tag: 'option',
          value: 'coke',
          text: 'Coke',
        },
      ],
    },
  ],
};

Handling Validation

We can go two ways here, either allow each field to define its own validation rules, or let it be defined on the form-level which is much easier with vee-validate and yup. We will go with the latter approach.

The Form component already has support for validating fields on the form-level by accepting a validation-schema prop which can be a yup object validation schema. Let's add support for the validation prop on our own FormSchema object:

interface FormSchema {
  fields: FieldSchema[];
+ validation: any;
}

Now let's use yup to add the validation schema:

const formSchema = {
  fields: [
    // ...
  ],
+ validation: yup.object().shape({
+   email: yup.string().email().required(),
+   name: yup.string().required(),
+   password: yup.string().min(8).required(),
+ }),
};

Let's update the DynamicForm component to accept the validation schema:

<Form :validation-schema="schema.validation">
  <!-- ...... -->
</Form>

Now validation is working but we still need to show error messages, so let's update the v-for block that's rendering our fields to use the <ErrorMessage /> component to render messages.

First import and register the ErrorMessage component inside the DynamicForm component:

import { Form, Field, ErrorMessage } from 'vee-validate';

export default {
  components: {
    Form,
    Field,
    ErrorMessage,
  },
  // ...
};

Then add it after the field passing the name prop to it so it can correctly show the field's error message.

<div v-for="{ as, name, label, ...attrs } in schema.fields" :key="name">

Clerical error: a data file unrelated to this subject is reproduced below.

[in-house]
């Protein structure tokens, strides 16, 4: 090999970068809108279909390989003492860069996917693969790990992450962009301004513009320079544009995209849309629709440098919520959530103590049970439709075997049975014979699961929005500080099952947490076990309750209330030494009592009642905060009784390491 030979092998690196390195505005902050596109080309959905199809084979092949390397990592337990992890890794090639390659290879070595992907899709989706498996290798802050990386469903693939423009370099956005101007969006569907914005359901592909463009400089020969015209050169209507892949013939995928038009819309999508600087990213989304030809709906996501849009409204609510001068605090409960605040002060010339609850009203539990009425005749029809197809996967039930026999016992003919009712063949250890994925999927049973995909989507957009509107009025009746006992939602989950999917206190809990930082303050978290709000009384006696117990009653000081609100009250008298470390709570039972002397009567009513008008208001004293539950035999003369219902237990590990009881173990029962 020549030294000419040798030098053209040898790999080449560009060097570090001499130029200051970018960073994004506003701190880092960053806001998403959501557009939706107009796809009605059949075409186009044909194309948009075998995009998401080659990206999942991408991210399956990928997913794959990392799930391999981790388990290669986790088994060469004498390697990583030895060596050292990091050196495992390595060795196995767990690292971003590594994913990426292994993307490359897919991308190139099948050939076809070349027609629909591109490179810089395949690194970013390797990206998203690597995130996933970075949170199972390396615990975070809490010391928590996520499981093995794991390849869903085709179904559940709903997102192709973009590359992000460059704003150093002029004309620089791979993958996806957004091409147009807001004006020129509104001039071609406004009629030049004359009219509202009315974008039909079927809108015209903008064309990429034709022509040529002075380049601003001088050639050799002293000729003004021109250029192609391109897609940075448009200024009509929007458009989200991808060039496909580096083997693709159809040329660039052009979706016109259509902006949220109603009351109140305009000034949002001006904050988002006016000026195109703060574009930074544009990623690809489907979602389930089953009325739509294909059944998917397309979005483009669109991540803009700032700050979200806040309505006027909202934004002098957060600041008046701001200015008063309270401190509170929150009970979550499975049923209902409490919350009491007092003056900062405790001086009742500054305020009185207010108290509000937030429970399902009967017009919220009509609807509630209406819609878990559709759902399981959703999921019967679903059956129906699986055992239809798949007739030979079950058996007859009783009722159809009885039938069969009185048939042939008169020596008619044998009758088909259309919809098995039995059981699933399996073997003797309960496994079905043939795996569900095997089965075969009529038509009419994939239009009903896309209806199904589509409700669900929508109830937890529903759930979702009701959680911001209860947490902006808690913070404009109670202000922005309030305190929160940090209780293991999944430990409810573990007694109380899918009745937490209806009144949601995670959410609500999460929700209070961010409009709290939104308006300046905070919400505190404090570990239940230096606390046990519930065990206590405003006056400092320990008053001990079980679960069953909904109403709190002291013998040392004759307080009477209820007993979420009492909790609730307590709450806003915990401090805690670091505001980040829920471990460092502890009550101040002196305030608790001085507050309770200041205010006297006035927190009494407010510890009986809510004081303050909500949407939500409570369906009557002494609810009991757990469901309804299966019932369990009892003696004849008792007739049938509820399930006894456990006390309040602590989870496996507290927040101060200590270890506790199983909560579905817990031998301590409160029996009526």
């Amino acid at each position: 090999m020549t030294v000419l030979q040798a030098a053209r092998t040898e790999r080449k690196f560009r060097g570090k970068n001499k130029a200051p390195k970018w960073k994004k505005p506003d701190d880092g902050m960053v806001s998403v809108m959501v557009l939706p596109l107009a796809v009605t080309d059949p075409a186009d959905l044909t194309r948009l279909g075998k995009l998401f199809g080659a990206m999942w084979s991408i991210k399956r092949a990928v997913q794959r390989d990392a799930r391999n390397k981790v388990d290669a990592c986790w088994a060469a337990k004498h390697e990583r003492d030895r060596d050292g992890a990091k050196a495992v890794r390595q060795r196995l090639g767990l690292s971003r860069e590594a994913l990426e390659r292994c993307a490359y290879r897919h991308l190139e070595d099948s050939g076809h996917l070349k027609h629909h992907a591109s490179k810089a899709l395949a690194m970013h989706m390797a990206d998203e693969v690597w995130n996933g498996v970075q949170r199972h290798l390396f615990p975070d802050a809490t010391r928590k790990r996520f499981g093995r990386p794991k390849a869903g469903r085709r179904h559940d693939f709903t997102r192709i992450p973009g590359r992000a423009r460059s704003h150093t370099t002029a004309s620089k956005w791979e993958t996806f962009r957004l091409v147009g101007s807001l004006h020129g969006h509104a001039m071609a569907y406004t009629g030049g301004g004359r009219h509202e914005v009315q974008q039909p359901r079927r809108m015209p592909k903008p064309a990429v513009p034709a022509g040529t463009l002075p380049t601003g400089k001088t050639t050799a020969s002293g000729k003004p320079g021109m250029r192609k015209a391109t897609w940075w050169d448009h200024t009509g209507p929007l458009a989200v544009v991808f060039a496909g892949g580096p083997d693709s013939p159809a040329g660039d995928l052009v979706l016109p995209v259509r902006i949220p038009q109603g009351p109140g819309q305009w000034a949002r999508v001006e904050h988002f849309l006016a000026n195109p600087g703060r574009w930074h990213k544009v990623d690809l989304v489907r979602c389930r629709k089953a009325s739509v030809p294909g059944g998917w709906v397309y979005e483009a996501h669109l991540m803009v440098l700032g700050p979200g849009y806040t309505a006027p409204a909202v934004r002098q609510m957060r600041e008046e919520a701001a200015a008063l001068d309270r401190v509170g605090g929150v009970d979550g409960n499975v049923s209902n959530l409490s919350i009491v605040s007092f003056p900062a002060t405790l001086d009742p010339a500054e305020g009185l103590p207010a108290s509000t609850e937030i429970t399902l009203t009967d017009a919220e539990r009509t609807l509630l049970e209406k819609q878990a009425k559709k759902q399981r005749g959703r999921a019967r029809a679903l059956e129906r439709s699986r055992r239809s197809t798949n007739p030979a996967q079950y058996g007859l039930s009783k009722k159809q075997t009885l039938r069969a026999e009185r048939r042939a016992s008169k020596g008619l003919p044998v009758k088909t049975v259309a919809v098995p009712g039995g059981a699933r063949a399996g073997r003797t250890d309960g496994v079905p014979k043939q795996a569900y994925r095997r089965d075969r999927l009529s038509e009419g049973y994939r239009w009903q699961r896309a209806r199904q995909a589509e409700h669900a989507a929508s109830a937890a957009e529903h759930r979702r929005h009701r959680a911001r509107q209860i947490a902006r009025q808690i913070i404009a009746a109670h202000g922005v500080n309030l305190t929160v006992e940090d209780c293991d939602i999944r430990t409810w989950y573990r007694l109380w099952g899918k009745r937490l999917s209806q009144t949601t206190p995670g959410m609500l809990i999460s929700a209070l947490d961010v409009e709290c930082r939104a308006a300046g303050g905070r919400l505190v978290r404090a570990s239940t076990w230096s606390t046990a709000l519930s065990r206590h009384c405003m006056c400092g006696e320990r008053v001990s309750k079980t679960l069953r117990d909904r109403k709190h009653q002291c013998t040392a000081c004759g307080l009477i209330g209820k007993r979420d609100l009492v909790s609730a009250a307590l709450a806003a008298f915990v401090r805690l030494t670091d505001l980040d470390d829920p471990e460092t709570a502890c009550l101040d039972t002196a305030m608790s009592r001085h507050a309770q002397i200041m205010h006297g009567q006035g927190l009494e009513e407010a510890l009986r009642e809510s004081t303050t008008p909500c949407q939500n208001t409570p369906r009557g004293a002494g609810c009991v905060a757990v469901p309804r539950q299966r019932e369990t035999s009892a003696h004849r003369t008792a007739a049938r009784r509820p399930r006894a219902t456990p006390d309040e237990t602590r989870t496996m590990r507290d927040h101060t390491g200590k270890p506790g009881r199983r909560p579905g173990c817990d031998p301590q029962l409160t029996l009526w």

<label :for="name">{{ label }}</label>
  <Field :as="as" :id="name" :name="name" v-bind="attrs" />
  <ErrorMessage :name="name" />
</div>

And that's it, you should have validation working now 🎉

Handling Initial Values

Since we are using the Form component provided by vee-validate we almost got this for free. All we have to do is to allow your component consumers to pass in initial values, let's get back to the FormSchema and add support for a values prop that contains the form values as a key-value pair:

interface FormSchema {
  fields: FieldSchema[];
+ values: { [k: string]: any };
}

Now add values field to the formSchema object we built earlier:

const formSchema = {
  fields: [
    // ...
  ],
  validation: yup.object().shape({
    // ...
  }),
+ values: {
+   email: 'example@example.com',
+   name: 'John Smith',
+   password: 'p@$$vv0rd',
+ },
};

The Form component already handles initial values, so all we need to do is pass down schema.values to the Form component's initial-values prop:

<Form :validation-schema="schema.validation" :initial-values="schema.values">
  <!-- ...... -->
</Form>

And that's it, any field that got an initial value will be automatically validated for you as well.

Demo

You can check a live sample of what we did here, note that there are differences because the live version uses vee-validate and vue loaded from a CDN rather than a Vue Cli setup.

See the Pen Dynamic Form Generator by Abdelrahman Awad (@logaretm) on CodePen.

Conclusion

In this guide you learned how to use the dynamic rendering capabilities of Vue.js combined with the flexible nature of the vee-validate components. You created a form that renders fields and validates them based on a JSON schema.

While the finished product is far from being complete, you can add features as needed to your form generator.